Identity Trafficking on the Dark Web
Identity Trafficking on the Dark Web
How much do you think the average identity thieves knows about you? In this era of online everything, they may know more than you think. Between stolen personal information for sale on the dark web and data being leaked in the deep web, criminals can find out enough to take over everything from your financial accounts to your healthcare. Here’s how that happens and what you can do if your personal information goes up for sale on the dark web and lands in the wrong hands.
Different identity thieves specialize in different kinds of crimes. Some focus on scams such as credential stuffing, aiming to quickly steal a little from a lot of people. Others go deep, gathering a lot of information around a few identities, so they can steal more money from each person, typically over longer periods of time. And this more complex scam doesn’t take much intellect or creativity. In fact, a single Google search can provide an online manual for building a theft-ready identity.
Here’s how it works:
1. First, a black-market vendor creates a “fullz,” ,” a full set of personal information related to an account, and lists it for sale on the dark web. The information in a fullz can come from a large-scale data breach or the black-market vendor may start with a name and account number and assemble more information by running online background checks on the victim. At minimum, a fullz will include the victim’s full name and billing address, Social Security number, date of birth (DOB), and account information such as a credit card number, expiration date, and card security code, or a medical group number and patient ID. The more personal information, the higher the cost of the fullz.
2. Next, a criminal buys a set of fullz from a black-market website then combs the list to identify the best targets for identity theft. Accounts with high credit limits are preferred targets, as are seniors (who often have good credit and usually haven’t set up automatic alerts) and children (who often have no one monitoring their credit reports or identities). For adult targets, the criminal uses names, addresses, and DOBs from the fullz to run more comprehensive (hence, more expensive) background checks that reveal relatives, previous addresses and phone numbers, education, loan history, social media accounts, etc., all compiled from public sources.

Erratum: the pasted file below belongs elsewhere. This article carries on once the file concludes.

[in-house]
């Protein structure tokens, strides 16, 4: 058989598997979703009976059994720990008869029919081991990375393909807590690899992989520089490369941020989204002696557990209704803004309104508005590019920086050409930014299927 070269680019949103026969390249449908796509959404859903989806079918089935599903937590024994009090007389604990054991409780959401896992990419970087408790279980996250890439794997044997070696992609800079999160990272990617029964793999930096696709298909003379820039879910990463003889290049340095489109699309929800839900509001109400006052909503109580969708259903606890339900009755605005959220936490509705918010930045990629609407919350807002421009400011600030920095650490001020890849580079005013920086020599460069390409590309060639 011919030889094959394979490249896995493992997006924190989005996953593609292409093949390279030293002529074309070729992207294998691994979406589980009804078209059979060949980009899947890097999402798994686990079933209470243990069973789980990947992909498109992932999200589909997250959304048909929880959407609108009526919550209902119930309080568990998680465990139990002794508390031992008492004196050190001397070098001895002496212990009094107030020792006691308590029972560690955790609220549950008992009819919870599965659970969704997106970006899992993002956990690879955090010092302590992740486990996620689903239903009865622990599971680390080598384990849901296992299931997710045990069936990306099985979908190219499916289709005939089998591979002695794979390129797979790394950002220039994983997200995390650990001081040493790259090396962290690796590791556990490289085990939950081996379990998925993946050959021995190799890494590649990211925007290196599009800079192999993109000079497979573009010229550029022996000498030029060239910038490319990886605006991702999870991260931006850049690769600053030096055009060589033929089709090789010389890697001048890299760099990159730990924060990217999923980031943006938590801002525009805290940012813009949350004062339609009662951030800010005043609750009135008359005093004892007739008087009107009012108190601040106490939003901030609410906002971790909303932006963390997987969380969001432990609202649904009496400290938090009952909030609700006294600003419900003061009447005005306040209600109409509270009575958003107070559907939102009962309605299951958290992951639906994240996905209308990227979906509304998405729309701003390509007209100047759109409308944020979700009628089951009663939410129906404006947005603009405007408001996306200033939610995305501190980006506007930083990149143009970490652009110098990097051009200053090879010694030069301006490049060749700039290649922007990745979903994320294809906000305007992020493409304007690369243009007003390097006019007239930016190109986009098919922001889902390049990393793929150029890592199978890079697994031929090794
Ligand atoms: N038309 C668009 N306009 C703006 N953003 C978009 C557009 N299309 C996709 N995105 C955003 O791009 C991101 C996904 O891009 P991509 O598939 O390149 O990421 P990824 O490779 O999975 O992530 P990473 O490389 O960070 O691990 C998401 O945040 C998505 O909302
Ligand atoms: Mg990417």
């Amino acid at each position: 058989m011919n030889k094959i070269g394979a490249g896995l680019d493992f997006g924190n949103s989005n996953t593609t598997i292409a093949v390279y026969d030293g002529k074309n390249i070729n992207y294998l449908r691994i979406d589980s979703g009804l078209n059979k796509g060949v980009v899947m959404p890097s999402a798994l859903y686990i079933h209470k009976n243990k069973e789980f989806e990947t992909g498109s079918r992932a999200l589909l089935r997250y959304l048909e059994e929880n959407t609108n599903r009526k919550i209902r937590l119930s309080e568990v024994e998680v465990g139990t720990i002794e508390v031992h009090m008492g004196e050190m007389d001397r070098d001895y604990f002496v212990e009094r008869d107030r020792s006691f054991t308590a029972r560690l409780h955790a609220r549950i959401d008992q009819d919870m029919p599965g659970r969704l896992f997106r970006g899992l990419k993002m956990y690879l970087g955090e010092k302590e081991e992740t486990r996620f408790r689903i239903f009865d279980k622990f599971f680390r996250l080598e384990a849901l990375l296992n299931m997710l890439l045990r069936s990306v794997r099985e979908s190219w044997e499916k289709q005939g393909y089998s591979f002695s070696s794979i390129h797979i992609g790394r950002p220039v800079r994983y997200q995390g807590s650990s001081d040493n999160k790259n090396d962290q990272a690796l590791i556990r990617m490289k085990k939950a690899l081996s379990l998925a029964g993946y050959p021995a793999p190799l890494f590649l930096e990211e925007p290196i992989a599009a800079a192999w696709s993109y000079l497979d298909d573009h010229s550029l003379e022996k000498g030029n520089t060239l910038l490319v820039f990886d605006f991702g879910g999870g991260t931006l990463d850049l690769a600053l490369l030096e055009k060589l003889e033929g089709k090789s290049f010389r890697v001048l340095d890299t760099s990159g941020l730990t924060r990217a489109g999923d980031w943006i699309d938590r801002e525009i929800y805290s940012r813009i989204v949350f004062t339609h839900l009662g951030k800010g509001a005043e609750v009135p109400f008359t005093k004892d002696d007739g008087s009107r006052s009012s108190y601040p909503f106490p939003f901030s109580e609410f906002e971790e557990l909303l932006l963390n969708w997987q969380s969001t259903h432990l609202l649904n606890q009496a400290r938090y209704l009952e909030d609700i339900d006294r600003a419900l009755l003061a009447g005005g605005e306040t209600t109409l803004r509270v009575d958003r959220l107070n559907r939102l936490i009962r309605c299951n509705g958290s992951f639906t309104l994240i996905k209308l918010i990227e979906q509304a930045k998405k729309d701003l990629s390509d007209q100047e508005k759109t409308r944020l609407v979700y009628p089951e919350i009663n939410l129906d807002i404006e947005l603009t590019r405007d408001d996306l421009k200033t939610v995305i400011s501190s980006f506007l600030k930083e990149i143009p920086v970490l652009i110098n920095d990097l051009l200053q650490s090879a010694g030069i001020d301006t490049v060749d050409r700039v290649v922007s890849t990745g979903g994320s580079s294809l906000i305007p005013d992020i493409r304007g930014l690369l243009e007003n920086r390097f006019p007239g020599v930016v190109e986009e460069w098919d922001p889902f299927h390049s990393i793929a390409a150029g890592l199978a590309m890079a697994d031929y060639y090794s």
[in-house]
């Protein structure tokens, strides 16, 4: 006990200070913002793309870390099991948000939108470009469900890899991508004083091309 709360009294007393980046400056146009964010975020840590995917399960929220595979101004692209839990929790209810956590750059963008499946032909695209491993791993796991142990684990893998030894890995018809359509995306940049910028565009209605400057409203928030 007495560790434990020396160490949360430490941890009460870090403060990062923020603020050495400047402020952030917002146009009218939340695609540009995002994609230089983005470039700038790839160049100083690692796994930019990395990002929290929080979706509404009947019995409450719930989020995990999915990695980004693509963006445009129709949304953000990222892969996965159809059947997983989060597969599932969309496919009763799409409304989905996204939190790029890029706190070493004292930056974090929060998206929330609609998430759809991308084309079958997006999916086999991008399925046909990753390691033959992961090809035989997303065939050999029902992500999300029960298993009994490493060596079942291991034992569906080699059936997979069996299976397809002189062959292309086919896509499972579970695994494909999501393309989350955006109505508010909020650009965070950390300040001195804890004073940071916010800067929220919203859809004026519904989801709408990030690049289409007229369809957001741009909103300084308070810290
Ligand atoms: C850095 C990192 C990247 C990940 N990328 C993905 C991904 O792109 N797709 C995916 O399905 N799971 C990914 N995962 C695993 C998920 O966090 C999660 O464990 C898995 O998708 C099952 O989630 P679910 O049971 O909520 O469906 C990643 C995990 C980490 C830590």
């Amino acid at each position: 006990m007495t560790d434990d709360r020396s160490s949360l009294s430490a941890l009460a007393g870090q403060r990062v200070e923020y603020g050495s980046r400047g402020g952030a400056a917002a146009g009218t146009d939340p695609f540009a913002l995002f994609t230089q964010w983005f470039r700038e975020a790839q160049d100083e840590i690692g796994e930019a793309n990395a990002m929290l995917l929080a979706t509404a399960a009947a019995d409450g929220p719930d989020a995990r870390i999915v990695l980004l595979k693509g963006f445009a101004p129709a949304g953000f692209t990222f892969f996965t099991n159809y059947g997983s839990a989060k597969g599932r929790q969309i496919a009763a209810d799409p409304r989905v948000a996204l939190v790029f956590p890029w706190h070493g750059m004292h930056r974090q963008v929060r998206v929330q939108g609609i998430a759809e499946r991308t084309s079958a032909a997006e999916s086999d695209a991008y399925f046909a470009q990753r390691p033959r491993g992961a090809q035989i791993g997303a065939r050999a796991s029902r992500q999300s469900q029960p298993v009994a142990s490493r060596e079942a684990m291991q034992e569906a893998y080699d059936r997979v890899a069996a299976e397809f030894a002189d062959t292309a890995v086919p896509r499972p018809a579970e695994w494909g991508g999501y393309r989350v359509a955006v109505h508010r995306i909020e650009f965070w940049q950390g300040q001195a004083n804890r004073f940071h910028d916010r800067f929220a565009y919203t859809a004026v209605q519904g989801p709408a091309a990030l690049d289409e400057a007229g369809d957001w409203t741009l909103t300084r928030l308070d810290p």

3. Armed with comprehensive information on a victim, the thief is ready to answer security questions during account takeover fraud, change addresses and contact information on an account, provide correct background information for fraudulent loan applications, and find other potential ways to exploit the identity. Criminals who specialize in this kind of theft can keep exploiting an identity for years, often working multiple frauds at a time, and when one is discovered, they just start another to take its place.
4. Buy coverage while you are young and healthy. The lowest life insurance premiums usually go to the youngest and healthiest applicants. As you age, the rates you’ll qualify for will increase, as will the likelihood that you’ll develop a health condition that might preclude you from becoming insured at all.
While you can’t prevent data breaches or control how your personal information comes up in a background check, you can take steps to protect yourself from these targeted frauds. You can change passwords frequently, freeze your credit, and set up alerts and two-factor authentication for as many accounts as possible. And now, you can use dark web monitoring to see when your personal information is leaked or comes up for sale on the dark web. The more thieves know about you, the more they could steal. But the more you know about what they know, the better the chance you have to stop them in their tracks.